Sizes of the nuclei of terrestrial planets determined by the magnetic field of the sun

The early Sun’s magnetic field may have driven the processes that resulted in the iron-rich cores of the terrestrial planets. Credit: NASA / SDO / AIA / LMSAL.

The iron-nickel metal cores of terrestrial planets decrease in size relative to the size of the planets, with increasing distance from the Sun. Mercury, the planet closest to the Sun, has a nucleus that represents almost 75% of its mass. Earth and Venus have nuclei representing about 33% of their mass, while Mars has a nucleus representing only about 20% of its mass. This same range in the proportion of metal to silicate material appears in chondritic meteorites, some having high abundances and others having relatively low abundances of metal. The metal concentrations required to form Mercury or the metal-rich chondrites are too high to be explained by the higher temperatures of the solar nebula near the Sun. Instead, another physical or chemical process must have enriched the metallic iron in the inner solar system during its early evolution.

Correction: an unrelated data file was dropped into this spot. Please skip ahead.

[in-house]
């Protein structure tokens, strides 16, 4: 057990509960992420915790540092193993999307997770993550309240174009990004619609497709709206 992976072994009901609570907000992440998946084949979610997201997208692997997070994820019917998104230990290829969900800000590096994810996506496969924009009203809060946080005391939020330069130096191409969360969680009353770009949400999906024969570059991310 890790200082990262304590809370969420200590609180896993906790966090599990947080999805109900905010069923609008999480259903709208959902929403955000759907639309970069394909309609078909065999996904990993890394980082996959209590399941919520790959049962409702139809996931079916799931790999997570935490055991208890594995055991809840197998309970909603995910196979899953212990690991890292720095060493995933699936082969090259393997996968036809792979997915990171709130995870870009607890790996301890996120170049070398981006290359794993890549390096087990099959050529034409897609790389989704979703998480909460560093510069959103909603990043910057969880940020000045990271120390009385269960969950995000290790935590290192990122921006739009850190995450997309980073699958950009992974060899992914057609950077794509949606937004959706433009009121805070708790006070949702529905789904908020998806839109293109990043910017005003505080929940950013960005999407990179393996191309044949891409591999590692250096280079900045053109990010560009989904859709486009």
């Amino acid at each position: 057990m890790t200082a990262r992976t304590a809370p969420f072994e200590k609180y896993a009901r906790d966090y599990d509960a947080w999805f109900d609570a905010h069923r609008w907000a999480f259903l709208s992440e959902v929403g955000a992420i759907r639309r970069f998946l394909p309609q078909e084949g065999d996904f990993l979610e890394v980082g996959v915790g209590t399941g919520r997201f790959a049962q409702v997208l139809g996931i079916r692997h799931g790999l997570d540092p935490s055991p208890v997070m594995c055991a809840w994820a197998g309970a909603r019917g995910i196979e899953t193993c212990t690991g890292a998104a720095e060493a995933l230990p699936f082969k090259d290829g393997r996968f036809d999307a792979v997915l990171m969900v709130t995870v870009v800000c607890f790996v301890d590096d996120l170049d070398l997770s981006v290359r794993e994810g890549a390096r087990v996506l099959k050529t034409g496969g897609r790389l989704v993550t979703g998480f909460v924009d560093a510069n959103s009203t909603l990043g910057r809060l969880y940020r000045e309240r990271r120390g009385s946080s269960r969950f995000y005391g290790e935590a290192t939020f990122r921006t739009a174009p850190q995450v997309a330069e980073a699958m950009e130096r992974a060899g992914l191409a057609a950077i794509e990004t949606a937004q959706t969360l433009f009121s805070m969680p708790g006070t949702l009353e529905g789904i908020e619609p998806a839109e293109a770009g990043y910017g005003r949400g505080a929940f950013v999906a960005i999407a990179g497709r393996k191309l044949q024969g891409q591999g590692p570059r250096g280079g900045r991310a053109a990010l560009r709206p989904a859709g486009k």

Research by William McDonough of the University of Maryland and Takashi Yoshizaki of the University of Tohoku (Japan) suggests that this composition gradient may have been driven by the early Sun’s magnetic field. Their modeling shows that when particles condense from a nebular gas, the iron-rich particles are affected by the magnetic separation of the silicate particles. This would create a magnetic iron enrichment that would decrease with increasing distance from the Sun as the strength of the solar magnetic field weakened. Planets that formed closer to the Sun would therefore be made up of more metal compared to silicate, resulting in the larger core fractions observed. McDonough and Yoshizaki estimated the strength of the early Sun’s magnetic field relative to the time scale of planetary accretion. They determined that this was consistent with magnetic measurements taken from chondrites that would have formed at a similar distance from the Sun as the terrestrial planets. Since the presence of a protective magnetosphere around a planet, created by its convective metallic core, appears to be a prerequisite for habitability, this research could have important implications for the formation and existence of habitable zones in d ‘other solar systems. READ MORE

This entry was posted in Science News on by Planetary News contributor.

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